Taylor's case is now one of 12 charges BCTGM has filed with the National Labor Relations Board, alleging that Hershey has violated the National Labor Relations Act. The charges paint a picture of a company using both carrots and sticks to chill union support – sticks like firing Taylor and threatening to discipline employees who talk about union benefits, and carrots like giving out unexpected gift cards, raises, and extra paid days off to entice employees away from the union.

A board representative told WMRA that a regional investigator is looking into the allegations, and determinations in these kinds of cases are usually made in one to three months.

A Hershey spokesperson said in an email that they did not have anyone available for an interview. The email said in part, [quote] "Our Stuarts Draft plant has operated successfully for almost 40 years without a union and that success was built on the collaborative work environment that the employees of Stuarts Draft built together over that time."

The investigation is now taking place alongside the union election process – the board mailed out ballots to employees last Thursday. They're set to be counted on March 24th, and already, the election has garnered attention from as far away as The Guardian and Senator Bernie Sanders’ Twitter account.

The union needs one vote over 50% of the workforce to form a chapter there, but BCTGM Organizing Director John Price is concerned that Hershey's anti-union activities will affect the outcome.

JOHN PRICE: There's no doubt in my mind that these violations have really coerced the workers to be changing their mind.

If the majority of workers do vote against joining the union, BCTGM could ask the board to redo the election due to alleged tampering, like what's playing out now with Amazon employees in Bessemer, Alabama.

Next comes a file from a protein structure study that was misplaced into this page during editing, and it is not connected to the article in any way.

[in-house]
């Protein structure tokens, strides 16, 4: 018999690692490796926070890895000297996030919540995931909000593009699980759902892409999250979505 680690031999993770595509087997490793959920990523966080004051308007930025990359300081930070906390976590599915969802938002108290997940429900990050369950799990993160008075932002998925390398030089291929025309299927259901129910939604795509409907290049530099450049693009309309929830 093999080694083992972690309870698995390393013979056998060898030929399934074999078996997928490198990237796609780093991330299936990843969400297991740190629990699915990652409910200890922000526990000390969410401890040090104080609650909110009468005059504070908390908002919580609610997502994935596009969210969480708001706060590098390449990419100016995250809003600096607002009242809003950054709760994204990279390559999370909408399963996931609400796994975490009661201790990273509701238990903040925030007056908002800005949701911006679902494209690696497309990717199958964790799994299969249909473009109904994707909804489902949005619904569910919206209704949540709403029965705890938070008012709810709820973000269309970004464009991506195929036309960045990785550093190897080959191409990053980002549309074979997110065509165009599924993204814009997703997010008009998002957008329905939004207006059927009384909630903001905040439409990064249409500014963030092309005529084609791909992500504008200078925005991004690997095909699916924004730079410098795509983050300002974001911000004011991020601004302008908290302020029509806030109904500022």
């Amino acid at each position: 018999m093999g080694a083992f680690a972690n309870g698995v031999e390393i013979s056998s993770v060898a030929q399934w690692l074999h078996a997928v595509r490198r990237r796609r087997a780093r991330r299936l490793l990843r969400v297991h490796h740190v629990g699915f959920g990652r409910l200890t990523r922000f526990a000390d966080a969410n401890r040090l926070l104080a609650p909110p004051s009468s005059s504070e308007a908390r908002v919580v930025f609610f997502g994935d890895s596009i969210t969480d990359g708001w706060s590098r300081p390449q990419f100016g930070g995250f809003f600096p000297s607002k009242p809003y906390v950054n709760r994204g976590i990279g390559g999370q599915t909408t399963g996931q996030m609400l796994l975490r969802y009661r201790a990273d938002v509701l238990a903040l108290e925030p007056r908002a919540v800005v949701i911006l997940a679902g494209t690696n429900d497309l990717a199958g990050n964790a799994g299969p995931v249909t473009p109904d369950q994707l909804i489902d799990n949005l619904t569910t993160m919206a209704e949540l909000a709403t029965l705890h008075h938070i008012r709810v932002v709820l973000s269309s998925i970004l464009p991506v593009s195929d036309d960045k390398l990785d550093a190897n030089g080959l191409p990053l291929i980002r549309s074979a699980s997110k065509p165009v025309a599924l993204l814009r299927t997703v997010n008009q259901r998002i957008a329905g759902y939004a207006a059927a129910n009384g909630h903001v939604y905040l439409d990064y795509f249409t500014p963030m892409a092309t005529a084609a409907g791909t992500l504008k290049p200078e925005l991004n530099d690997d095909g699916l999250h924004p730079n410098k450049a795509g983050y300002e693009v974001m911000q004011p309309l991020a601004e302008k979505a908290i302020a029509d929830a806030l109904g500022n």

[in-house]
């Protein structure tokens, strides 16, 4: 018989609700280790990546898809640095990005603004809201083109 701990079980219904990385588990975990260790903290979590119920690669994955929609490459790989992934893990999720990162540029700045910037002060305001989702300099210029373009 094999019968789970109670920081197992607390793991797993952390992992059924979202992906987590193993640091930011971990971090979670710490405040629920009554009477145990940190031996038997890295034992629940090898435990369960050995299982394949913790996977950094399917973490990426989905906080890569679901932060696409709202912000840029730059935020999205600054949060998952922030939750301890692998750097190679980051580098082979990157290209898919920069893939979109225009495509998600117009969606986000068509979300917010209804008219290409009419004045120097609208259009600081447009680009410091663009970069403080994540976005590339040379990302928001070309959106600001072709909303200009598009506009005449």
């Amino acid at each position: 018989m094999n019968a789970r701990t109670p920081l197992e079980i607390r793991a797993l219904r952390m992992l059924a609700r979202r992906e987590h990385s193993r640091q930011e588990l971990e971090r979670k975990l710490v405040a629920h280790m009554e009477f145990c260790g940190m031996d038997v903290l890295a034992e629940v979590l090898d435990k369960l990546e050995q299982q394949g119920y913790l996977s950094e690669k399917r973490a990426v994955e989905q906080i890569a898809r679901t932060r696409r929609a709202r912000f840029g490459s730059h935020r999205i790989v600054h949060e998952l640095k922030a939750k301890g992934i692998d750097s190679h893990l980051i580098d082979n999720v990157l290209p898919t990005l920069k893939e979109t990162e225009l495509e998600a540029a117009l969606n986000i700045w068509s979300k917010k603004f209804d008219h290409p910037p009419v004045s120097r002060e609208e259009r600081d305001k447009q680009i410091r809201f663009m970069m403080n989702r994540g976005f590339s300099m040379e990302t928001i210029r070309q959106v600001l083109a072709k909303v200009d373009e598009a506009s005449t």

Price says there was a lot of enthusiasm for the union when he first visited Stuarts Draft in October.

JOHN PRICE: They had all these issues, starting with bad management from the plant manager, to, they were told that their premium pay was going to be changed on the weekends. They were working, you know, 30, 40, 50 days straight in a row … It's just amazing to me, like I said, five months ago, how fired up the people were. And now after two months of these highly paid union busters in there, it kind of fractured that solidarity they had.

On a company website advocating against the union, Hershey acknowledges [quote] "education sessions being led by our consultants" that are "highly trained and experienced labor law experts" – that was in response to an anonymous comment from an employee who thought the session was being conducted by people from the National Labor Relations Board.

Taylor says it may be too late for her – but it's not too late for them.

TAYLOR: We're not greedy people. We're not asking for more money. We're asking for respect.

Randi B. Hagi first joined the WMRA team in 2019 as a freelance reporter. Her writing and photography have been featured in The Harrisonburg Citizen, where she previously served as the assistant editor; as well as The Mennonite; Mennonite World Review; and Eastern Mennonite University's Crossroads magazine.